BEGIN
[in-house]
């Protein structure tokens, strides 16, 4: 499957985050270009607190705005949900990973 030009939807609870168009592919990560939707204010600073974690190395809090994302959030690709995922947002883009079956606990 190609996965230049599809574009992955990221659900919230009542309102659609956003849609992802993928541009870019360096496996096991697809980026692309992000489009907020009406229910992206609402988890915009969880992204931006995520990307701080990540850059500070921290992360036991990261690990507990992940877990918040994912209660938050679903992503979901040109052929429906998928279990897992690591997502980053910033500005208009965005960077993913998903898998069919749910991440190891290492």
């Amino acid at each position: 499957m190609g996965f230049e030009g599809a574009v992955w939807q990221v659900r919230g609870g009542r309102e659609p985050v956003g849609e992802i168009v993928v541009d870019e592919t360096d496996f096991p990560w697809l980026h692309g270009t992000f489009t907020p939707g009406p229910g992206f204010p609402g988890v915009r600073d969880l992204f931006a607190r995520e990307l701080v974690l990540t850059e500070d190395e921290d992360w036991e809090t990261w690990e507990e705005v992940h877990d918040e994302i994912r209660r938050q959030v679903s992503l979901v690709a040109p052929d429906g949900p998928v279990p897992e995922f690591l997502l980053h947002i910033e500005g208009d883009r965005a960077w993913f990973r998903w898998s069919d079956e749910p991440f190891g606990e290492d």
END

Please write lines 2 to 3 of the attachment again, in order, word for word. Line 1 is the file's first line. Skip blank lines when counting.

């Protein structure tokens, strides 16, 4: 499957985050270009607190705005949900990973 030009939807609870168009592919990560939707204010600073974690190395809090994302959030690709995922947002883009079956606990 190609996965230049599809574009992955990221659900919230009542309102659609956003849609992802993928541009870019360096496996096991697809980026692309992000489009907020009406229910992206609402988890915009969880992204931006995520990307701080990540850059500070921290992360036991990261690990507990992940877990918040994912209660938050679903992503979901040109052929429906998928279990897992690591997502980053910033500005208009965005960077993913998903898998069919749910991440190891290492």
């Amino acid at each position: 499957m190609g996965f230049e030009g599809a574009v992955w939807q990221v659900r919230g609870g009542r309102e659609p985050v956003g849609e992802i168009v993928v541009d870019e592919t360096d496996f096991p990560w697809l980026h692309g270009t992000f489009t907020p939707g009406p229910g992206f204010p609402g988890v915009r600073d969880l992204f931006a607190r995520e990307l701080v974690l990540t850059e500070d190395e921290d992360w036991e809090t990261w690990e507990e705005v992940h877990d918040e994302i994912r209660r938050q959030v679903s992503l979901v690709a040109p052929d429906g949900p998928v279990p897992e995922f690591l997502l980053h947002i910033e500005g208009d883009r965005a960077w993913f990973r998903w898998s069919d079956e749910p991440f190891g606990e290492d």